Thursday, January 7, 2016
School Vouchers and Student Achievement: some sobering news from Abdulkadiroglu, Pathak, and Walters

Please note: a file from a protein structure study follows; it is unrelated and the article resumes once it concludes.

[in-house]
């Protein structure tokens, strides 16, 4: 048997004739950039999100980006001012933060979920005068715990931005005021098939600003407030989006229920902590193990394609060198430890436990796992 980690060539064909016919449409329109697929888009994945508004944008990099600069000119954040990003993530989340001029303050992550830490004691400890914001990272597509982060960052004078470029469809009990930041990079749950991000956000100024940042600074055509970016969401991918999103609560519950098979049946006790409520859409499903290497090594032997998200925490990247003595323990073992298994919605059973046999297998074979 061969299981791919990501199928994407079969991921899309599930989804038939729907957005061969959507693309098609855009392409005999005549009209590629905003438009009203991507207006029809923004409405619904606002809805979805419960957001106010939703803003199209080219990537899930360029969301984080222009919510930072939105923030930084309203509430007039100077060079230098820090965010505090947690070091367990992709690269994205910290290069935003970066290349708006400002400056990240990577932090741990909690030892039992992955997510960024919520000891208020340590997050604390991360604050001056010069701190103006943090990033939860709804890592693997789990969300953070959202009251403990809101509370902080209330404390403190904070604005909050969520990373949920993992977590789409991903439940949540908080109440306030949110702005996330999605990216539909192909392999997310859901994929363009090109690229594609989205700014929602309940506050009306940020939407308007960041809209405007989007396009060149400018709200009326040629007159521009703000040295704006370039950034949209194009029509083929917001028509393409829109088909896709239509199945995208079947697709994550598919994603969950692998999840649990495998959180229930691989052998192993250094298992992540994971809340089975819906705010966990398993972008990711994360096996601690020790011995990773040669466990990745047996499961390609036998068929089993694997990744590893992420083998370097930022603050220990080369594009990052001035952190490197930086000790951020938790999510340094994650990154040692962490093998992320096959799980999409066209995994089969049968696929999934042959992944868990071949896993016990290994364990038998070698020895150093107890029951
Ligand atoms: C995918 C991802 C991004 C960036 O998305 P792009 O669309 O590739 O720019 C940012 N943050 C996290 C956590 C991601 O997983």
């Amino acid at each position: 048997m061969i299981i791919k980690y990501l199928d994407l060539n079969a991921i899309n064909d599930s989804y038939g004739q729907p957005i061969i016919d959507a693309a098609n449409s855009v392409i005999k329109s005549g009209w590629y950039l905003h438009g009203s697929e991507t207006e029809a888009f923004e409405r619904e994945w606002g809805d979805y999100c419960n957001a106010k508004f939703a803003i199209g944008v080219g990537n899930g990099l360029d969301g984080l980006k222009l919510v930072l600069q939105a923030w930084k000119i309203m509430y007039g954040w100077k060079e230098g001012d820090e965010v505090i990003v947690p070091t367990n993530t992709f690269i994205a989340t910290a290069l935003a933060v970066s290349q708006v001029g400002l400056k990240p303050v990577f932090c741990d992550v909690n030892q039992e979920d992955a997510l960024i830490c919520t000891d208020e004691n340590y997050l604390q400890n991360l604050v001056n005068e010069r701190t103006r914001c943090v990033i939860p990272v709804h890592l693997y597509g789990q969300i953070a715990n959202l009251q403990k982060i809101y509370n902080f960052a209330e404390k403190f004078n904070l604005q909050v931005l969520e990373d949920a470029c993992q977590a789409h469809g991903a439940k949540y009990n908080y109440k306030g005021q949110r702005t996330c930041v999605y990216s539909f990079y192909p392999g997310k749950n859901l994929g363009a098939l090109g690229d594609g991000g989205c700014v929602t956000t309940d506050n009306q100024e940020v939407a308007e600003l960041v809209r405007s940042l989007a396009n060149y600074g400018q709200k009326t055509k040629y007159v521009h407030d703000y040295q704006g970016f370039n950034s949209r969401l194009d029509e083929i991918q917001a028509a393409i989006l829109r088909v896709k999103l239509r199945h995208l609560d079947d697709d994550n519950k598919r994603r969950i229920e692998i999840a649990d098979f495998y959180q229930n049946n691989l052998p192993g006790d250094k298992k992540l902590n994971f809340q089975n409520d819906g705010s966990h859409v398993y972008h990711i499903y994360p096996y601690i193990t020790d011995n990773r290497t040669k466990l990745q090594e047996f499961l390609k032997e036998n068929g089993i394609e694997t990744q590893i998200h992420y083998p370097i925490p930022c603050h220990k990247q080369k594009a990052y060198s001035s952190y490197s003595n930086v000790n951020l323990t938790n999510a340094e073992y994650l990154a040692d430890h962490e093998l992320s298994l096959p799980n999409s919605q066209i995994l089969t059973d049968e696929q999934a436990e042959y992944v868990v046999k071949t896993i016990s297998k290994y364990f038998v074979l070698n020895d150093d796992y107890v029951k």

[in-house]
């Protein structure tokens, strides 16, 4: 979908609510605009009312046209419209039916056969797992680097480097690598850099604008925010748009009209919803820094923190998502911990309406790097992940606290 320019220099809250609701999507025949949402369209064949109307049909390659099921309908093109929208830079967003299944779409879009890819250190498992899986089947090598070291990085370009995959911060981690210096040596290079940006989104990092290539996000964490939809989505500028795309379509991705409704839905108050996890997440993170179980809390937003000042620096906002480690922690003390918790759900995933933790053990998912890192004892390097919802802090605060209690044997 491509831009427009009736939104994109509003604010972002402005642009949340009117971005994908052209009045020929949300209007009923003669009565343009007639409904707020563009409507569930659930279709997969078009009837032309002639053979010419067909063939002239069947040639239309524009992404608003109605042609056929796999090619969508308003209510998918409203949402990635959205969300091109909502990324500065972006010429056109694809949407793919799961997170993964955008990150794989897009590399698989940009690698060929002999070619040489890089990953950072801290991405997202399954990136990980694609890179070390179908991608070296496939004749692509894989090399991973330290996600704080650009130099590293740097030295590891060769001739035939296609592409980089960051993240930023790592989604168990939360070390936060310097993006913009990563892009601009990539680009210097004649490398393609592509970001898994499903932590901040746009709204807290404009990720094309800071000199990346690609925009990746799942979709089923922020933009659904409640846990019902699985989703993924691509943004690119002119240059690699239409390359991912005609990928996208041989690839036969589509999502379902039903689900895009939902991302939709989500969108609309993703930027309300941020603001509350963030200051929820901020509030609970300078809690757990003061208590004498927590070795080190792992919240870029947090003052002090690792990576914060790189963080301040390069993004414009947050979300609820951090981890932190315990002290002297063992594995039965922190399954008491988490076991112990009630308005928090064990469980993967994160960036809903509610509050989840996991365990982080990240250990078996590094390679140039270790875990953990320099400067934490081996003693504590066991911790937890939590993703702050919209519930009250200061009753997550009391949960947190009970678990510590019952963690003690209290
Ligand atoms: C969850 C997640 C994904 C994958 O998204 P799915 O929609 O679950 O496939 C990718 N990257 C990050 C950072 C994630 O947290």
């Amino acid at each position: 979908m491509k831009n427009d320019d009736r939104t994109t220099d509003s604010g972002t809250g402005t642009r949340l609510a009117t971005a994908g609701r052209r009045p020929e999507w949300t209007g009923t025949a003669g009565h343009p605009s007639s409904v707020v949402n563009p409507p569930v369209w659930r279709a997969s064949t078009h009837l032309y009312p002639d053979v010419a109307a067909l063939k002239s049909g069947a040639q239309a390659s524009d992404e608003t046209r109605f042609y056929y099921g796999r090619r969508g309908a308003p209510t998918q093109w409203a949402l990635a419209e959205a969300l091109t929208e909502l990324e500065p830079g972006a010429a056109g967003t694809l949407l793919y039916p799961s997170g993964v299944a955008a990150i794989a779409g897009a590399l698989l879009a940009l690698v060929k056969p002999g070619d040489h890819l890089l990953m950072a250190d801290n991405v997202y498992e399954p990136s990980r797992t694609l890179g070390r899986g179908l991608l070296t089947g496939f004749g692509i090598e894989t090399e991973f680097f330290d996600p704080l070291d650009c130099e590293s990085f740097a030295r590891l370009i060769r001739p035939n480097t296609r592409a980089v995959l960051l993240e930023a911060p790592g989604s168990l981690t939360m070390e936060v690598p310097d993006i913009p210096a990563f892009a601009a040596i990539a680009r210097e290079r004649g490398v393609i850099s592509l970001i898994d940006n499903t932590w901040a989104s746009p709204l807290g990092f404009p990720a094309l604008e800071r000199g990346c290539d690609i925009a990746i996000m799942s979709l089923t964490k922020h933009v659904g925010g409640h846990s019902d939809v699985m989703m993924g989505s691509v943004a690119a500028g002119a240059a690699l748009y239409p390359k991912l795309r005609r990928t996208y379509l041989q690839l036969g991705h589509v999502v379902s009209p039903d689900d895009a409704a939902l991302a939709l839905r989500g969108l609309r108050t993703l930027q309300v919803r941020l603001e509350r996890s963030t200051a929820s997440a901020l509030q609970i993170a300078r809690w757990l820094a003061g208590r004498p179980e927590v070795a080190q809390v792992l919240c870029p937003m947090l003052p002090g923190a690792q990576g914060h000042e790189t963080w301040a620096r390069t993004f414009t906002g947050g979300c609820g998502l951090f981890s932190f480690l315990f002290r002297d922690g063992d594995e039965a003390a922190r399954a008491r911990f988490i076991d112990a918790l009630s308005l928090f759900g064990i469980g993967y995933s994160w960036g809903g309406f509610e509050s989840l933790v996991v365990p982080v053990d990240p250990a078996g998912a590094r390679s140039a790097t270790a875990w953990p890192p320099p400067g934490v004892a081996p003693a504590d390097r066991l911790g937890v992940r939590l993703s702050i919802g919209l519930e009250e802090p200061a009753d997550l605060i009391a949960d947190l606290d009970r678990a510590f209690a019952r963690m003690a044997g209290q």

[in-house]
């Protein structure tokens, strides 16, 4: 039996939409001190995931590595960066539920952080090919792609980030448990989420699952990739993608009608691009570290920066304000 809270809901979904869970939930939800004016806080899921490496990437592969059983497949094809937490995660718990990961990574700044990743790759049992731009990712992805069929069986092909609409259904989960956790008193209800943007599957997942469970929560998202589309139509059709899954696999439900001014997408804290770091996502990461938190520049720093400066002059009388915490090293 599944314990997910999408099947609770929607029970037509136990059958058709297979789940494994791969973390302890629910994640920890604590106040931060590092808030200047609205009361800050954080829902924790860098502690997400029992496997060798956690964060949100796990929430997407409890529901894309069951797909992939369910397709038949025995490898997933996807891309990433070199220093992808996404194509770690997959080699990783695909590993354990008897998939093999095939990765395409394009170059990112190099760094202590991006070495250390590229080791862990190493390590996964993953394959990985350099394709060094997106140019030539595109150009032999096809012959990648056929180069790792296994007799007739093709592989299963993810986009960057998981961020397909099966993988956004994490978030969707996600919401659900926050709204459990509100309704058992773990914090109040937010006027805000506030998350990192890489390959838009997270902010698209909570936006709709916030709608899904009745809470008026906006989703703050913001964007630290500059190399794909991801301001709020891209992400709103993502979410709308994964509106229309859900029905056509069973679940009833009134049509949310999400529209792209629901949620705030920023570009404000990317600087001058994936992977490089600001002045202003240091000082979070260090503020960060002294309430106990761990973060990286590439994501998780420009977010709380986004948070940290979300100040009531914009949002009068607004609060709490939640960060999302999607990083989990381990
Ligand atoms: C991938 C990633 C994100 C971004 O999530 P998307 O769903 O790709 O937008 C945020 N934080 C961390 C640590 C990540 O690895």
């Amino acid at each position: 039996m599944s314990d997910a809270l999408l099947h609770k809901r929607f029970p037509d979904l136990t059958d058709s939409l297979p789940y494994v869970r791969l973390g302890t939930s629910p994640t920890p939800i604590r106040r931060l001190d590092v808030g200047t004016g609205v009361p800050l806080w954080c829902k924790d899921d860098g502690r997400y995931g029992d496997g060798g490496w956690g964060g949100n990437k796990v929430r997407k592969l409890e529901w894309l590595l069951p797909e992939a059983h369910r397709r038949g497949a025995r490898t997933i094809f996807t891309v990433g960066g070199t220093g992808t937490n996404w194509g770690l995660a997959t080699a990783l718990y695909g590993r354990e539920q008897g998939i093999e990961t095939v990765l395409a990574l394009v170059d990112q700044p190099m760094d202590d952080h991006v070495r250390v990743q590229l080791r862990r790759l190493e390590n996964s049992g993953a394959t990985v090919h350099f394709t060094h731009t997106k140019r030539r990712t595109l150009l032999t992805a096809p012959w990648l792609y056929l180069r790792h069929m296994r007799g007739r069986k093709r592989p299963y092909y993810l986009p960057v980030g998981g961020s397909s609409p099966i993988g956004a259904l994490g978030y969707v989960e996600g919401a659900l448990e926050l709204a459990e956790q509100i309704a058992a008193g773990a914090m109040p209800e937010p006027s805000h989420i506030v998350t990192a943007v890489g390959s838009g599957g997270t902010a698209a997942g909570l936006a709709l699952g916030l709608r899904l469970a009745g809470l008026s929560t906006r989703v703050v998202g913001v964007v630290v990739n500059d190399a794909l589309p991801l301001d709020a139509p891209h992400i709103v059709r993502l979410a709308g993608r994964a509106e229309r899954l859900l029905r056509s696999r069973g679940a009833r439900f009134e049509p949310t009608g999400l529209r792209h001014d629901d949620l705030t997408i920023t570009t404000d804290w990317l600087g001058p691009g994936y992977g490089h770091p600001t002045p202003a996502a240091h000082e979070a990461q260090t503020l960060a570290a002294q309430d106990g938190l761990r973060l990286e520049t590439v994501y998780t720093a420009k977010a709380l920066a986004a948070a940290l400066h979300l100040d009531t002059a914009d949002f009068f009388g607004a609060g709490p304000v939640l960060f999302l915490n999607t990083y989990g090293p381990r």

We evaluate the Louisiana Scholarship Program (LSP), a prominent school voucher plan. The LSP provides public funds for disadvantaged students at low-performing Louisiana public schools to attend private schools of their choice. LSP vouchers are allocated by random lottery at schools with more eligible applicants than available seats. We estimate causal effects of voucher receipt by comparing outcomes for lottery winners and losers in the first year after the program expanded statewide. This comparison reveals that LSP participation substantially reduces academic achievement. Attendance at an LSP-eligible private school lowers math scores by 0.4 standard deviations and increases the likelihood of a failing score by 50 percent. Voucher effects for reading, science and social studies are also negative and large. The negative impacts of vouchers are consistent across income groups, geographic areas, and private school characteristics, and are larger for younger children. These effects are not explained by the quality of fallback public schools for LSP applicants: students lotteried out of the program attend public schools with scores below the Louisiana average. Survey data show that LSP-eligible private schools experience rapid enrollment declines prior to entering the program, indicating that the LSP may attract private schools struggling to maintain enrollment. These results suggest caution in the design of voucher systems aimed at expanding school choice for disadvantaged students.